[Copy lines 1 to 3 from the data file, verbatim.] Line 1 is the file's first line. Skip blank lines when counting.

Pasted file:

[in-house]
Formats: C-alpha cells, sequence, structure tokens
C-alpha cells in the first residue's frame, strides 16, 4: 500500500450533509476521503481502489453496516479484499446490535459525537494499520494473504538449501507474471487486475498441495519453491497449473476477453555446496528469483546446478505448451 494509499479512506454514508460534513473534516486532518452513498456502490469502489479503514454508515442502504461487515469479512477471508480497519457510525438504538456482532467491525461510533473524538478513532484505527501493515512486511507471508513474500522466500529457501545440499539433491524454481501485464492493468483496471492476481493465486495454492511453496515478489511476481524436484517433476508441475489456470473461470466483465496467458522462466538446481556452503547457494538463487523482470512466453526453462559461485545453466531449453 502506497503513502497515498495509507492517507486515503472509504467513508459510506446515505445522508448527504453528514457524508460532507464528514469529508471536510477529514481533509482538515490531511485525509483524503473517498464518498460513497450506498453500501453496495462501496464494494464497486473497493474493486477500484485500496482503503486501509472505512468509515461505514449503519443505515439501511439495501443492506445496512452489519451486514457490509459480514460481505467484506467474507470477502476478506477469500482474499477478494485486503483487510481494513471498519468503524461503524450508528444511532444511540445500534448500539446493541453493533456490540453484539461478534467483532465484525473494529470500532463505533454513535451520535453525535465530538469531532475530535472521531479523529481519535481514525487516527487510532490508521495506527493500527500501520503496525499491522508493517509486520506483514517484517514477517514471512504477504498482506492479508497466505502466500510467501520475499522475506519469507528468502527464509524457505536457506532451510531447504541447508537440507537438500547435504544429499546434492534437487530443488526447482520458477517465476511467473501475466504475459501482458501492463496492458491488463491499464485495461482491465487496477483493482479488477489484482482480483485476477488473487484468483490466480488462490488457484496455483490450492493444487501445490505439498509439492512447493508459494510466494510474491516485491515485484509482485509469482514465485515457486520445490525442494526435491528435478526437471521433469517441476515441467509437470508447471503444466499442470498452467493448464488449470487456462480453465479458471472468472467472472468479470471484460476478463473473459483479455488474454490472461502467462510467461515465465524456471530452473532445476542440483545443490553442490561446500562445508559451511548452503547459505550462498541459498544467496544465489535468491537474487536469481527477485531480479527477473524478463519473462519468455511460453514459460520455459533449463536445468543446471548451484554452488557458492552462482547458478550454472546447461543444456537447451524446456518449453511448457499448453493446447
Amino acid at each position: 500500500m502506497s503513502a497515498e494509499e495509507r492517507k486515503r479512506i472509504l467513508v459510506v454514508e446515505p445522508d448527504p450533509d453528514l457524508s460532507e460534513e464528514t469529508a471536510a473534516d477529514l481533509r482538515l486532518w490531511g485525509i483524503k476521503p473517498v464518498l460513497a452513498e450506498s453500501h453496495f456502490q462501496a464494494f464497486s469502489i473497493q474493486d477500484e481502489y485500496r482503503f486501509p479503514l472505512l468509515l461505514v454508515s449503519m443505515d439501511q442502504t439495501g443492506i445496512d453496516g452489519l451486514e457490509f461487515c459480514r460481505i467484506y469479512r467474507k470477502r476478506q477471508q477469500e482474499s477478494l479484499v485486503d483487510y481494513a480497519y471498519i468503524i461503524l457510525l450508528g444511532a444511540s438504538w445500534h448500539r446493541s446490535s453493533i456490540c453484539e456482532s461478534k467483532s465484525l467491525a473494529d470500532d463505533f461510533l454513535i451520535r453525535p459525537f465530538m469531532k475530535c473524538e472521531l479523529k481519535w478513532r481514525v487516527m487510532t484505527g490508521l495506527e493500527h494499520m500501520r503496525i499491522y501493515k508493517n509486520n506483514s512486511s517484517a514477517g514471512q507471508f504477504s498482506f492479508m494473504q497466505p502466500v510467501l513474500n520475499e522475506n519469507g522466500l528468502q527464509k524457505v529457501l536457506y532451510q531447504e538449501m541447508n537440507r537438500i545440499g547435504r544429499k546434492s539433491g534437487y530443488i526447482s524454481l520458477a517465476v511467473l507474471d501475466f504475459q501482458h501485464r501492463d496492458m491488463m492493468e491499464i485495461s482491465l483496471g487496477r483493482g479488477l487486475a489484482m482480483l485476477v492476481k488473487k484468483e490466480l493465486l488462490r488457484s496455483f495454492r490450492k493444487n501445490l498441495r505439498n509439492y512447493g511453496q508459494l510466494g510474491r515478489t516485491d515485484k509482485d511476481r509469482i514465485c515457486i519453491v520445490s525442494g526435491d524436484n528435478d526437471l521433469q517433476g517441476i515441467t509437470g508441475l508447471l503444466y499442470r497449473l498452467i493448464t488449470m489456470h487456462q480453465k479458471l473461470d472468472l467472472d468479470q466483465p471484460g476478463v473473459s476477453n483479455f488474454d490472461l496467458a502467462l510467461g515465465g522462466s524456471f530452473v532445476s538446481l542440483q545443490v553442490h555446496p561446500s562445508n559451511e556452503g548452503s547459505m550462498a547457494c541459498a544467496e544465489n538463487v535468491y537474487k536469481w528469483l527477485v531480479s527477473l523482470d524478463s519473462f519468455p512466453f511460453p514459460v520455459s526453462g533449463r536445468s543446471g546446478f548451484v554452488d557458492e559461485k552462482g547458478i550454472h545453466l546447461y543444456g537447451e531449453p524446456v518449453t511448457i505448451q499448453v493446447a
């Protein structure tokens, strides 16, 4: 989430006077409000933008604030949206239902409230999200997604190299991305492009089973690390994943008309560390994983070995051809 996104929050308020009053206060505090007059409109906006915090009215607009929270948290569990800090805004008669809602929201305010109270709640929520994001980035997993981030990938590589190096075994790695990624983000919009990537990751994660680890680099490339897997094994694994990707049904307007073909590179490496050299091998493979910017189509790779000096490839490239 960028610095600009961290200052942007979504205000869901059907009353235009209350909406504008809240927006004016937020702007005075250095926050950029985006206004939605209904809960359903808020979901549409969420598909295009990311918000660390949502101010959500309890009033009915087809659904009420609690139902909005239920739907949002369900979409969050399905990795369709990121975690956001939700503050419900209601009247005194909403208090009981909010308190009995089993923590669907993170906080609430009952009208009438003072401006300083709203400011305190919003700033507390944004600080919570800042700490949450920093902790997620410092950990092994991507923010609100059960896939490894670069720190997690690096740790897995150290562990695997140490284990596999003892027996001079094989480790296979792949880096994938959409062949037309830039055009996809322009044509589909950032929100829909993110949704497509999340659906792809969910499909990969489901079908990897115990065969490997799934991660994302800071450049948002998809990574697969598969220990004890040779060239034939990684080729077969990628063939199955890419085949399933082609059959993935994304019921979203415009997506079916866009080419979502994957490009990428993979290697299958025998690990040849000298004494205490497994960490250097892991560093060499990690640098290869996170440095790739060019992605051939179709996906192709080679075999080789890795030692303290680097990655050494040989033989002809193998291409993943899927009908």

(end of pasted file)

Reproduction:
[in-house]
Formats: C-alpha cells, sequence, structure tokens
C-alpha cells in the first residue's frame, strides 16, 4: 500500500450533509476521503481502489453496516479484499446490535459525537494499520494473504538449501507474471487486475498441495519453491497449473476477453555446496528469483546446478505448451 494509499479512506454514508460534513473534516486532518452513498456502490469502489479503514454508515442502504461487515469479512477471508480497519457510525438504538456482532467491525461510533473524538478513532484505527501493515512486511507471508513474500522466500529457501545440499539433491524454481501485464492493468483496471492476481493465486495454492511453496515478489511476481524436484517433476508441475489456470473461470466483465496467458522462466538446481556452503547457494538463487523482470512466453526453462559461485545453466531449453 502506497503513502497515498495509507492517507486515503472509504467513508459510506446515505445522508448527504453528514457524508460532507464528514469529508471536510477529514481533509482538515490531511485525509483524503473517498464518498460513497450506498453500501453496495462501496464494494464497486473497493474493486477500484485500496482503503486501509472505512468509515461505514449503519443505515439501511439495501443492506445496512452489519451486514457490509459480514460481505467484506467474507470477502476478506477469500482474499477478494485486503483487510481494513471498519468503524461503524450508528444511532444511540445500534448500539446493541453493533456490540453484539461478534467483532465484525473494529470500532463505533454513535451520535453525535465530538469531532475530535472521531479523529481519535481514525487516527487510532490508521495506527493500527500501520503496525499491522508493517509486520506483514517484517514477517514471512504477504498482506492479508497466505502466500510467501520475499522475506519469507528468502527464509524457505536457506532451510531447504541447508537440507537438500547435504544429499546434492534437487530443488526447482520458477517465476511467473501475466504475459501482458501492463496492458491488463491499464485495461482491465487496477483493482479488477489484482482480483485476477488473487484468483490466480488462490488457484496455483490450492493444487501445490505439498509439492512447493508459494510466494510474491516485491515485484509482485509469482514465485515457486520445490525442494526435491528435478526437471521433469517441476515441467509437470508447471503444466499442470498452467493448464488449470487456462480453465479458471472468472467472472468479470471484460476478463473473459483479455488474454490472461502467462510467461515465465524456471530452473532445476542440483545443490553442490561446500562445508559451511548452503547459505550462498541459498544467496544465489535468491537474487536469481527477485531480479527477473524478463519473462519468455511460453514459460520455459533449463536445468543446471548451484554452488557458492552462482547458478550454472546447461543444456537447451524446456518449453511448457499448453493446447